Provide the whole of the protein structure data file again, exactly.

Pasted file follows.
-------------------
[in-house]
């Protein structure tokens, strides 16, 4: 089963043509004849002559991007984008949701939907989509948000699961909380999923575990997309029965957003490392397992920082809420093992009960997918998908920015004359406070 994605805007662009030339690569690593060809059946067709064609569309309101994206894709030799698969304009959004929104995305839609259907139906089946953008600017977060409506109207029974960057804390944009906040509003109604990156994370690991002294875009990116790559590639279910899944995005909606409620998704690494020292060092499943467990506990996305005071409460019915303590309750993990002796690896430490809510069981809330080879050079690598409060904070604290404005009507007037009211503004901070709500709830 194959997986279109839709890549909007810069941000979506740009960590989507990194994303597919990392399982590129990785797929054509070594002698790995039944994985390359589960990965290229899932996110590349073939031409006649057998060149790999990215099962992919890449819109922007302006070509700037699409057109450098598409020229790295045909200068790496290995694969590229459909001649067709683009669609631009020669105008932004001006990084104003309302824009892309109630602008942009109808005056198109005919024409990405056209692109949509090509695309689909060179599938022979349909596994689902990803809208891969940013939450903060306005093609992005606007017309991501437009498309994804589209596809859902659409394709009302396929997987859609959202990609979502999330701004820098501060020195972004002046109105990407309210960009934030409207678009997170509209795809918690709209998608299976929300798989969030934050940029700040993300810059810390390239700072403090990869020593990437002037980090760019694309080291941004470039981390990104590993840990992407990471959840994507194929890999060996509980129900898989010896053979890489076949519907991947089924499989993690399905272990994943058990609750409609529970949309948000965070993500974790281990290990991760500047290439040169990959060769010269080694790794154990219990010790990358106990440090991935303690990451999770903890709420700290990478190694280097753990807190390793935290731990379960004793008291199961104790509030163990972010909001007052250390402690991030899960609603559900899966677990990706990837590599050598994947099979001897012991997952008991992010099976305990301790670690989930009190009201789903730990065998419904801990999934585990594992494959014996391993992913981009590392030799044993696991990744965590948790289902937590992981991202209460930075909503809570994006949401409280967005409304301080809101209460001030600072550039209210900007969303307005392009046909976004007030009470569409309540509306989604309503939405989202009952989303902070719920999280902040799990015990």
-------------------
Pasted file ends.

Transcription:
[in-house]
């Protein structure tokens, strides 16, 4: 089963043509004849002559991007984008949701939907989509948000699961909380999923575990997309029965957003490392397992920082809420093992009960997918998908920015004359406070 994605805007662009030339690569690593060809059946067709064609569309309101994206894709030799698969304009959004929104995305839609259907139906089946953008600017977060409506109207029974960057804390944009906040509003109604990156994370690991002294875009990116790559590639279910899944995005909606409620998704690494020292060092499943467990506990996305005071409460019915303590309750993990002796690896430490809510069981809330080879050079690598409060904070604290404005009507007037009211503004901070709500709830 194959997986279109839709890549909007810069941000979506740009960590989507990194994303597919990392399982590129990785797929054509070594002698790995039944994985390359589960990965290229899932996110590349073939031409006649057998060149790999990215099962992919890449819109922007302006070509700037699409057109450098598409020229790295045909200068790496290995694969590229459909001649067709683009669609631009020669105008932004001006990084104003309302824009892309109630602008942009109808005056198109005919024409990405056209692109949509090509695309689909060179599938022979349909596994689902990803809208891969940013939450903060306005093609992005606007017309991501437009498309994804589209596809859902659409394709009302396929997987859609959202990609979502999330701004820098501060020195972004002046109105990407309210960009934030409207678009997170509209795809918690709209998608299976929300798989969030934050940029700040993300810059810390390239700072403090990869020593990437002037980090760019694309080291941004470039981390990104590993840990992407990471959840994507194929890999060996509980129900898989010896053979890489076949519907991947089924499989993690399905272990994943058990609750409609529970949309948000965070993500974790281990290990991760500047290439040169990959060769010269080694790794154990219990010790990358106990440090991935303690990451999770903890709420700290990478190694280097753990807190390793935290731990379960004793008291199961104790509030163990972010909001007052250390402690991030899960609603559900899966677990990706990837590599050598994947099979001897012991997952008991992010099976305990301790670690989930009190009201789903730990065998419904801990999934585990594992494959014996391993992913981009590392030799044993696991990744965590948790289902937590992981991202209460930075909503809570994006949401409280967005409304301080809101209460001030600072550039209210900007969303307005392009046909976004007030009470569409309540509306989604309503939405989202009952989303902070719920999280902040799990015990």